Tuesday, October 16, 2007

FHASecure Initiative - Not impressed.....

First, I know that a lot of people are in trouble and a lot more on the verge. All you have to do is look around at the abundance of foreclosures across the nation. A lot of Mortgage Brokers got rich by making loans that NEVER should have been made in the first place. I could share hundreds of stories I have ran across personally that were down right fraudulent and behalf of the application from either the buyer's or loan officer's behalf and sometimes both.

Some "highlights" of the FHASecure Initiative follow (from National Association of Realtors site):
  • The mortgage being refinanced must be a non-FHA ARM that has reset.

  • The mortgagor’s payment history on the non-FHA ARM must show that, prior to the reset of the mortgage, the mortgagor was current in making the monthly mortgage payments, i.e., the homeowner’s mortgage payment history during the 6 months prior to the reset showed no instances of making mortgage payments outside the month due.

  • If there is sufficient equity in the home, under additional eligibility instructions provided below, FHA will insure mortgages that include missed mortgage payments.

  • Under certain conditions explained below, FHA will insure first mortgages where (1) the existing note holder writes off the amount of indebtedness that cannot be refinanced into the FHA insured mortgage; or (2) either the FHA-approved lender making the new mortgage or the existing note holder may take back a second lien that includes closing costs, arrearages or previous secondary financing if the indebtedness exceeds FHA prescribed LTV and maximum mortgage amount limits.

  • Mortgagees must determine, as part of the underwriting process, that the reset of the non-FHA ARM monthly payments caused the mortgagor’s inability to make the monthly payments and that the mortgagor has sufficient income and resources to make the monthly payments under the new FHA-insured refinancing mortgage.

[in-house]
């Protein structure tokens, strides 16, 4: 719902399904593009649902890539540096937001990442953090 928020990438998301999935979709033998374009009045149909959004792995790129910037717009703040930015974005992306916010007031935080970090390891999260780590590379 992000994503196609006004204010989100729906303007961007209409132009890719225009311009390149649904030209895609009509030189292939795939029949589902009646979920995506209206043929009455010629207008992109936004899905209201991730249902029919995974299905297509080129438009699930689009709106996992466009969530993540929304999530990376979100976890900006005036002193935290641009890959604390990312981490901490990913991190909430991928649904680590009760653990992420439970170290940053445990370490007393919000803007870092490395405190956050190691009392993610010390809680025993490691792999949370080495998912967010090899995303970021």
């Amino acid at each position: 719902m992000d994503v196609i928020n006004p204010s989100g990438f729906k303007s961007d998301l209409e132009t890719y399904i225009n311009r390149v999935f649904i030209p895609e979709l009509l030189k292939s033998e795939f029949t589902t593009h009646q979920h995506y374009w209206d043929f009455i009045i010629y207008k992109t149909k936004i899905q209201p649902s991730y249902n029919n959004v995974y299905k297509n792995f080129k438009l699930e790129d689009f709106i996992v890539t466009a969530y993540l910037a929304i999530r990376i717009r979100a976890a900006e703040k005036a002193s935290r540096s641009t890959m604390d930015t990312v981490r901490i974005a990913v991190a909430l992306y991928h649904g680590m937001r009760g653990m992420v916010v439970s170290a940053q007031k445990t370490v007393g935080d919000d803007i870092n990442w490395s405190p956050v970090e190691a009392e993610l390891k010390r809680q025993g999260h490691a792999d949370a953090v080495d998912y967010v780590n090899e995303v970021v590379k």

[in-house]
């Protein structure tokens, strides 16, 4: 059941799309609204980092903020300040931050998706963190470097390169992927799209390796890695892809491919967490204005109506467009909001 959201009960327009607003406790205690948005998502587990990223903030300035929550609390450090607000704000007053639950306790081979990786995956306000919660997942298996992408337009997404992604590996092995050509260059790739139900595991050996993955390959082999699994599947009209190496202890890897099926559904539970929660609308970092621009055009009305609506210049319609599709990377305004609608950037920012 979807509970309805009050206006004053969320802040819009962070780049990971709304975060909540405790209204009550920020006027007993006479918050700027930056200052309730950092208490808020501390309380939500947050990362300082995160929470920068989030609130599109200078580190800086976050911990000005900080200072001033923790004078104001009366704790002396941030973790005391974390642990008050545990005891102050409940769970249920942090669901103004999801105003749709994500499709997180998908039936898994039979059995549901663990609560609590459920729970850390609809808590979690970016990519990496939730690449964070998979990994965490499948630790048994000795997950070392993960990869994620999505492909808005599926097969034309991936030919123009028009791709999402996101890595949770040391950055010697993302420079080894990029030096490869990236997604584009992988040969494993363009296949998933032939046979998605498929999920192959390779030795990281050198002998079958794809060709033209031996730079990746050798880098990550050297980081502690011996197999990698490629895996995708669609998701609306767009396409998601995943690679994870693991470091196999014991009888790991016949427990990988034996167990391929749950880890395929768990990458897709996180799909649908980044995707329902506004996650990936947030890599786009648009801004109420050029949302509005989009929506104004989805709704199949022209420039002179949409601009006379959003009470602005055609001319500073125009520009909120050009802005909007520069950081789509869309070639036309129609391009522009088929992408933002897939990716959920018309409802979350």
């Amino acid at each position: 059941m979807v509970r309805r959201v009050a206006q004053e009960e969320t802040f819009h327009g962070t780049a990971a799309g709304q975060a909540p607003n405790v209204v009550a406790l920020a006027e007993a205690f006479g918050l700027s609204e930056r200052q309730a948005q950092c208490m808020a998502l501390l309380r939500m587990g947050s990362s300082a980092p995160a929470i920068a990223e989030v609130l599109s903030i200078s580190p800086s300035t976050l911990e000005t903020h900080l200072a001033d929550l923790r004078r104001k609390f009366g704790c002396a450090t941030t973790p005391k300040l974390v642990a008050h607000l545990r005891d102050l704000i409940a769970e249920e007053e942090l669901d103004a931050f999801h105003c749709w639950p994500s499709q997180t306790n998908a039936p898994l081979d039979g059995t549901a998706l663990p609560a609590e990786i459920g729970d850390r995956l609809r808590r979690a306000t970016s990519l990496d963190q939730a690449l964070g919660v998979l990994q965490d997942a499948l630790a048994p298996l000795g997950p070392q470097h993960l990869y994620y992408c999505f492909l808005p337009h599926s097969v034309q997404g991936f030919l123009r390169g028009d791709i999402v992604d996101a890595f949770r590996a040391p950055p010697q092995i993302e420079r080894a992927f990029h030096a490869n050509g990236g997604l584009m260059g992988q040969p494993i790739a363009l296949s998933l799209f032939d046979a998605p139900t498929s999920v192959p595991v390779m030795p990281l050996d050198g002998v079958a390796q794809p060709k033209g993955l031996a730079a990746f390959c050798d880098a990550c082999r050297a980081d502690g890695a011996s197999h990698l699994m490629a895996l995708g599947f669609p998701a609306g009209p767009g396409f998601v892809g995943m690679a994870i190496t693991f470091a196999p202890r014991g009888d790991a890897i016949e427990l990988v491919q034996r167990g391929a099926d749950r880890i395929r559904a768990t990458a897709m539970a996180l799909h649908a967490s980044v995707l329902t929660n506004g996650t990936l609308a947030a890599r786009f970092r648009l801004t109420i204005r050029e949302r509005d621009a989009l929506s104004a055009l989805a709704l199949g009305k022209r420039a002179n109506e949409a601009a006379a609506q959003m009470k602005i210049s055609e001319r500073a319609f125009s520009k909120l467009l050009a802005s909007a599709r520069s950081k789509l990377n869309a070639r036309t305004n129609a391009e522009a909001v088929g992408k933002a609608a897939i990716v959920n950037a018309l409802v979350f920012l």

Now I do think it is great that something is being done to head off anymore potential problems and to attempt to at least slow the default rate. The thing that bothers me is that I have heard it briefly mentioned on news broadcasts, radio and here and there as I am browsing the internet and almost every single reference, especially the media other than online, are talking about it as a means to help all those who are already in trouble. This does NOTHING of the sort. It simply gives those who haven't been late for 6 months and not yet in need of help some help. Kind of like when a bank won't lend you money when you need it but when you no longer do they will throw it at you.

I am curious as to how others feel about this program and even more curious as to how many borrowers will actually take advantage of it?

2 comments:

Barry Cox - Scottsdale Homes said...

"A lot of Mortgage Brokers got rich by making loans that NEVER should have been made in the first place."

I agree with your statement. Did you sell any homes during that period of time to people who probably shouldn't have been qualified?

So who's to blame? Mortgage Broker, Bank, Realtor, Buyer? Probably a little bit of everyone shares some blame. Wouldn't you agree?

Eric - All-State Housing said...

I agree 100%. There is more than enough blame to go around for what is transpiring right now.

Personally I did sell homes during that time period but my specialty is dealing with people who can't get qualified traditionally. Transactions are of course set up to protect me when something goes wrong but I also protect the people I put into the home to have a way to get out if they can no longer afford the payments.